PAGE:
Our submission is that the decision not to enter a house from which no visitor emerged was not predicated on fear but on sound judgement.
Our application of this tale relates to the forced release and endorsement of genetically engineered crops and products into Nigeria without due consideration of clear failures elsewhere and with a cavalier attitude to the grave danger that these artificial crops and products portend to the health of our peoples and environment. At a recent press conference by the ministers in charge of Agriculture and Science in partnership with Bayer-Monsanto
to celebrate Monsanto’s release of genetically engineered cotton into the Nigerian market and environment, the Nigerian Minister of Agriculture declared that although he was not a scientist, he saw no reason for not accepting genetically engineered crops. He went on to say that Africans are too fearful of “new things.” In other words, the minister was declaring that those who call for precaution over the release of these artificial crops into our environment are unreasonable and do so out of fear. On his part, the minister of Science repeated myths peddled by the biotech industry and their cohorts – that genetically engineered crops yield more than natural varieties and require less pesticides (because some of them are pesticides) and make farmers rich.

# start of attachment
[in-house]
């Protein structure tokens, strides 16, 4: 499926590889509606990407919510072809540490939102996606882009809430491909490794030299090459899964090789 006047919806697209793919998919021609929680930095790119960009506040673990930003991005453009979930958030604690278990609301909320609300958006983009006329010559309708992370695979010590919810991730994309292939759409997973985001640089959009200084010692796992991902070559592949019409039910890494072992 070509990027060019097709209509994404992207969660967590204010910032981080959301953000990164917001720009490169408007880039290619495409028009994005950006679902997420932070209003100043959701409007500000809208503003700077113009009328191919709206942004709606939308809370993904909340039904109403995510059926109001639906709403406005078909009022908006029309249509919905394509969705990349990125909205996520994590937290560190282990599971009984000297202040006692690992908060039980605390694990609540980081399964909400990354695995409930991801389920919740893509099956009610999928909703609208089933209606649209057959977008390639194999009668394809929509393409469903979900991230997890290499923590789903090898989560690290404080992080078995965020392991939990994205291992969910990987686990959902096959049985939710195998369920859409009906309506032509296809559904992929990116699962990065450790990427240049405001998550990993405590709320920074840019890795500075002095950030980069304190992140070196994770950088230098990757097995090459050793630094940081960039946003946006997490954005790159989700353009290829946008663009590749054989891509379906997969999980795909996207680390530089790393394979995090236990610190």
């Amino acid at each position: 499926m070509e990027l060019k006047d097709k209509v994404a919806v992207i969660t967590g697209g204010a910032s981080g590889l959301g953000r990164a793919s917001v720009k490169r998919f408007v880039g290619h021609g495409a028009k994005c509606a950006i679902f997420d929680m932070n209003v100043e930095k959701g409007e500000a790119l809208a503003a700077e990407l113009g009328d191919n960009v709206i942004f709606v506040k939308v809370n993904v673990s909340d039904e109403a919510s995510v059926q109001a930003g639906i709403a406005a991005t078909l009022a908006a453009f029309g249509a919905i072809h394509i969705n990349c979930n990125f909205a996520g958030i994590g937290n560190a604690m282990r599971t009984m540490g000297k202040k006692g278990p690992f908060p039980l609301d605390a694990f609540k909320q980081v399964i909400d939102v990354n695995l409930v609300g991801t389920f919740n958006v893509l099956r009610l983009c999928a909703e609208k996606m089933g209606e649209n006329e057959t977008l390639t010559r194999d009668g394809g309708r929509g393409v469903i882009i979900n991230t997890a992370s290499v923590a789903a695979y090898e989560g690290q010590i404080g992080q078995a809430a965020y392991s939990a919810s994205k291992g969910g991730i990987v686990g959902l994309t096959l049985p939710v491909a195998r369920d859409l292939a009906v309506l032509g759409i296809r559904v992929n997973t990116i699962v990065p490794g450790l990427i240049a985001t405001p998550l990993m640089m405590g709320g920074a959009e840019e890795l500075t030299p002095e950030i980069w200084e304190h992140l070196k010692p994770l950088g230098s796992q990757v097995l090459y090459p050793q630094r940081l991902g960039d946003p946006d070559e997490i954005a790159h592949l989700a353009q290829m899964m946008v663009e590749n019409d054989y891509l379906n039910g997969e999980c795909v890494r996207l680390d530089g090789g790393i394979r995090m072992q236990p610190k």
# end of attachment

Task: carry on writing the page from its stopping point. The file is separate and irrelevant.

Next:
The positions of the ministers raise serious questions about their willingness to dispassionately consider issues related to these technologies. The position that GMOs are rejected out of fear does violence to the integrity of scientists and governments who fought hard to ensure that the Precautionary Principle is a cardinal element of the United Nation’s Convention on Biodiversity (CBD). Indeed, because of the knowledge of the harms related to the release of genetically engineered organisms into the environment and in food, the African Union (then known as the Organisation of African Unity) produced the African Model Law on biosafety. That model law was to provide African governments a basic scaffold on which to build sound Biosafety regulatory frameworks. The notion that it was not the job of regulators to stop GMOs, as often peddled these days, was alien to the defenders of biodiversity.